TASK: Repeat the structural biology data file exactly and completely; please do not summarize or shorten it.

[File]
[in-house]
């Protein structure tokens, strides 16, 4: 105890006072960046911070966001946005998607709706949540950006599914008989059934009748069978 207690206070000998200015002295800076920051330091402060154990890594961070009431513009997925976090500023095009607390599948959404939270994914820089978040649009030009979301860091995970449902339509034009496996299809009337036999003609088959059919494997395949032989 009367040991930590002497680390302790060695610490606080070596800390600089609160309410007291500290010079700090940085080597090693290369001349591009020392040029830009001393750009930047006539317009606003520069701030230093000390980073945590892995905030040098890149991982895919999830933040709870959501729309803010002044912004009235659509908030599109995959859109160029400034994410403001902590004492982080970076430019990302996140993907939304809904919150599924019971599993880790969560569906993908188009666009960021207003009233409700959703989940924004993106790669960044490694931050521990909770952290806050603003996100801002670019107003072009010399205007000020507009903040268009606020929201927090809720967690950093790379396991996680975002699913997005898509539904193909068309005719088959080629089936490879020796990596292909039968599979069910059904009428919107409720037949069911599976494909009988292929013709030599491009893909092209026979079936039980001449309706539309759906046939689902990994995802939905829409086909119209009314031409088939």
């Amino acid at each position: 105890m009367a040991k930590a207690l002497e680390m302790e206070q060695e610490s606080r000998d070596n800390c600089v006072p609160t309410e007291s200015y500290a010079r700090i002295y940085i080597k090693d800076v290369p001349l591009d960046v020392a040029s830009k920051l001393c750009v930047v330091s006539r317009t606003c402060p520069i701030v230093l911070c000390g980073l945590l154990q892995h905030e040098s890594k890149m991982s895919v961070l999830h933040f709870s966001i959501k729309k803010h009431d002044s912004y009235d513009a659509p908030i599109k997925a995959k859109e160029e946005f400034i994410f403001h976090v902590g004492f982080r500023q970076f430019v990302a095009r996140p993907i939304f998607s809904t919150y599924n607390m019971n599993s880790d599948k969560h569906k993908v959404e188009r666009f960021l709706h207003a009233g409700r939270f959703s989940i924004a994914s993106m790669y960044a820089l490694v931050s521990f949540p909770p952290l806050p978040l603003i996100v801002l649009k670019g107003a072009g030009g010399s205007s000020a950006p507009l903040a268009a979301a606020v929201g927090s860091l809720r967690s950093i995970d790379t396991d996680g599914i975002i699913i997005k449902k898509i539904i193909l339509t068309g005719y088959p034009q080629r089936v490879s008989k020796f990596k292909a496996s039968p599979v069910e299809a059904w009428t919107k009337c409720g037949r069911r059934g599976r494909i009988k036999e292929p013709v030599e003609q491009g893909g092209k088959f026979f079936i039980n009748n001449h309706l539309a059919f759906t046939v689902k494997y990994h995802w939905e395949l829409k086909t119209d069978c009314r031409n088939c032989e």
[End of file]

[in-house]
């Protein structure tokens, strides 16, 4: 105890006072960046911070966001946005998607709706949540950006599914008989059934009748069978 207690206070000998200015002295800076920051330091402060154990890594961070009431513009997925976090500023095009607390599948959404939270994914820089978040649009030009979301860091995970449902339509034009496996299809009337036999003609088959059919494997395949032989 009367040991930590002497680390302790060695610490606080070596800390600089609160309410007291500290010079700090940085080597090693290369001349591009020392040029830009001393750009930047006539317009606003520069701030230093000390980073945590892995905030040098890149991982895919999830933040709870959501729309803010002044912004009235659509908030599109995959859109160029400034994410403001902590004492982080970076430019990302996140993907939304809904919150599924019971599993880790969560569906993908188009666009960021207003009233409700959703989940924004993106790669960044490694931050521990909770952290806050603003996100801002670019107003072009010399205007000020507009903040268009606020929201927090809720967690950093790379396991996680975002699913997005898509539904193909068309005719088959080629089936490879020796990596292909039968599979069910059904009428919107409720037949069911599976494909009988292929013709030599491009893909092209026979079936039980001449309706539309759906046939689902990994995802939905829409086909119209009314031409088939």
């Amino acid at each position: 105890m009367a040991k930590a207690l002497e680390m302790e206070q060695e610490s606080r000998d070596n800390c600089v006072p609160t309410e007291s200015y500290a010079r700090i002295y940085i080597k090693d800076v290369p001349l591009d960046v020392a040029s830009k920051l001393c750009v930047v330091s006539r317009t606003c402060p520069i701030v230093l911070c000390g980073l945590l154990q892995h905030e040098s890594k890149m991982s895919v961070l999830h933040f709870s966001i959501k729309k803010h009431d002044s912004y009235d513009a659509p908030i599109k997925a995959k859109e160029e946005f400034i994410f403001h976090v902590g004492f982080r500023q970076f430019v990302a095009r996140p993907i939304f998607s809904t919150y599924n607390m019971n599993s880790d599948k969560h569906k993908v959404e188009r666009f960021l709706h207003a009233g409700r939270f959703s989940i924004a994914s993106m790669y960044a820089l490694v931050s521990f949540p909770p952290l806050p978040l603003i996100v801002l649009k670019g107003a072009g030009g010399s205007s000020a950006p507009l903040a268009a979301a606020v929201g927090s860091l809720r967690s950093i995970d790379t396991d996680g599914i975002i699913i997005k449902k898509i539904i193909l339509t068309g005719y088959p034009q080629r089936v490879s008989k020796f990596k292909a496996s039968p599979v069910e299809a059904w009428t919107k009337c409720g037949r069911r059934g599976r494909i009988k036999e292929p013709v030599e003609q491009g893909g092209k088959f026979f079936i039980n009748n001449h309706l539309a059919f759906t046939v689902k494997y990994h995802w939905e395949l829409k086909t119209d069978c009314r031409n088939c032989e």